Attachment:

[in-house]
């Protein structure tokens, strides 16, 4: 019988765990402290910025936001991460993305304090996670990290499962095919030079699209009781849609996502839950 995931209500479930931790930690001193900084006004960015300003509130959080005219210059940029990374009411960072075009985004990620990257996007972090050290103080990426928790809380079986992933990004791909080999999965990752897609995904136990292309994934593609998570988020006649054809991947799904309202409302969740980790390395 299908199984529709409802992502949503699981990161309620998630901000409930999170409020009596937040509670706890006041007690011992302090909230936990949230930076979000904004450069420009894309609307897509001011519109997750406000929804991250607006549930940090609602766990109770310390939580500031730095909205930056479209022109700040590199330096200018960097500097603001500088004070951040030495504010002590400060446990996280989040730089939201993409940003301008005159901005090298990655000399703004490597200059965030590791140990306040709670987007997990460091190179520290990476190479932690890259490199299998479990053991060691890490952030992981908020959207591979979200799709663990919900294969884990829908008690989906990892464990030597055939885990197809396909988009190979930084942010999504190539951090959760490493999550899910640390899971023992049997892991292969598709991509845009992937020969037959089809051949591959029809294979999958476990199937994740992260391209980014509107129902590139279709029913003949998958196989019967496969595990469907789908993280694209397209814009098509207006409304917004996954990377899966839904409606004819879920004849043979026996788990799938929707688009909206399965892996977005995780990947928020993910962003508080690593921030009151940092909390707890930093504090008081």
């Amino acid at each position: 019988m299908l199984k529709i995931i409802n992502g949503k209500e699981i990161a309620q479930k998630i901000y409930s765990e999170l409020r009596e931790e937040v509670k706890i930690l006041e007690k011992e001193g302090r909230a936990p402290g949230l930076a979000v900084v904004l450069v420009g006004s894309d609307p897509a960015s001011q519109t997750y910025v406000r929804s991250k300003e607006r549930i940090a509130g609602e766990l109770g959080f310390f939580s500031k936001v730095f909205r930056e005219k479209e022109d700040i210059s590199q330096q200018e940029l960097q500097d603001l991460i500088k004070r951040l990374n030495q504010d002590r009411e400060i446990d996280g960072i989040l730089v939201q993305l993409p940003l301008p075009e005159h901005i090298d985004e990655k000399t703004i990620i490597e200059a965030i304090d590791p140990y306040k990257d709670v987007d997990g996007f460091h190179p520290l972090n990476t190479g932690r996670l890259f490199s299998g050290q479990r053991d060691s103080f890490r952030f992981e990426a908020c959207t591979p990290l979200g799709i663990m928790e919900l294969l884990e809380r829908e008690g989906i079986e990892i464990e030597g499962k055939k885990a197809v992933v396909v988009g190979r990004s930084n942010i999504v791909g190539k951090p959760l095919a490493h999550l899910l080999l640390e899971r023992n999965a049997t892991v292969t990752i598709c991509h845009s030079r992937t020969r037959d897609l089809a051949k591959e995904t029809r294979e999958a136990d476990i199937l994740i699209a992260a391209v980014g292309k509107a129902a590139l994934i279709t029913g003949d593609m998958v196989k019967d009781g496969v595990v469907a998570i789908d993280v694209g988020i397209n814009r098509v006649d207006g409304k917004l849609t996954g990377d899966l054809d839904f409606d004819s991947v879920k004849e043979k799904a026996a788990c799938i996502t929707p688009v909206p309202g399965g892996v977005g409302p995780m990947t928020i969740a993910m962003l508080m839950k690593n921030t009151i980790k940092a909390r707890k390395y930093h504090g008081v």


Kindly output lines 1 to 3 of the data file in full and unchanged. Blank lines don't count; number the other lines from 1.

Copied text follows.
[in-house]
């Protein structure tokens, strides 16, 4: 019988765990402290910025936001991460993305304090996670990290499962095919030079699209009781849609996502839950 995931209500479930931790930690001193900084006004960015300003509130959080005219210059940029990374009411960072075009985004990620990257996007972090050290103080990426928790809380079986992933990004791909080999999965990752897609995904136990292309994934593609998570988020006649054809991947799904309202409302969740980790390395 299908199984529709409802992502949503699981990161309620998630901000409930999170409020009596937040509670706890006041007690011992302090909230936990949230930076979000904004450069420009894309609307897509001011519109997750406000929804991250607006549930940090609602766990109770310390939580500031730095909205930056479209022109700040590199330096200018960097500097603001500088004070951040030495504010002590400060446990996280989040730089939201993409940003301008005159901005090298990655000399703004490597200059965030590791140990306040709670987007997990460091190179520290990476190479932690890259490199299998479990053991060691890490952030992981908020959207591979979200799709663990919900294969884990829908008690989906990892464990030597055939885990197809396909988009190979930084942010999504190539951090959760490493999550899910640390899971023992049997892991292969598709991509845009992937020969037959089809051949591959029809294979999958476990199937994740992260391209980014509107129902590139279709029913003949998958196989019967496969595990469907789908993280694209397209814009098509207006409304917004996954990377899966839904409606004819879920004849043979026996788990799938929707688009909206399965892996977005995780990947928020993910962003508080690593921030009151940092909390707890930093504090008081």
């Amino acid at each position: 019988m299908l199984k529709i995931i409802n992502g949503k209500e699981i990161a309620q479930k998630i901000y409930s765990e999170l409020r009596e931790e937040v509670k706890i930690l006041e007690k011992e001193g302090r909230a936990p402290g949230l930076a979000v900084v904004l450069v420009g006004s894309d609307p897509a960015s001011q519109t997750y910025v406000r929804s991250k300003e607006r549930i940090a509130g609602e766990l109770g959080f310390f939580s500031k936001v730095f909205r930056e005219k479209e022109d700040i210059s590199q330096q200018e940029l960097q500097d603001l991460i500088k004070r951040l990374n030495q504010d002590r009411e400060i446990d996280g960072i989040l730089v939201q993305l993409p940003l301008p075009e005159h901005i090298d985004e990655k000399t703004i990620i490597e200059a965030i304090d590791p140990y306040k990257d709670v987007d997990g996007f460091h190179p520290l972090n990476t190479g932690r996670l890259f490199s299998g050290q479990r053991d060691s103080f890490r952030f992981e990426a908020c959207t591979p990290l979200g799709i663990m928790e919900l294969l884990e809380r829908e008690g989906i079986e990892i464990e030597g499962k055939k885990a197809v992933v396909v988009g190979r990004s930084n942010i999504v791909g190539k951090p959760l095919a490493h999550l899910l080999l640390e899971r023992n999965a049997t892991v292969t990752i598709c991509h845009s030079r992937t020969r037959d897609l089809a051949k591959e995904t029809r294979e999958a136990d476990i199937l994740i699209a992260a391209v980014g292309k509107a129902a590139l994934i279709t029913g003949d593609m998958v196989k019967d009781g496969v595990v469907a998570i789908d993280v694209g988020i397209n814009r098509v006649d207006g409304k917004l849609t996954g990377d899966l054809d839904f409606d004819s991947v879920k004849e043979k799904a026996a788990c799938i996502t929707p688009v909206p309202g399965g892996v977005g409302p995780m990947t928020i969740a993910m962003l508080m839950k690593n921030t009151i980790k940092a909390r707890k390395y930093h504090g008081v």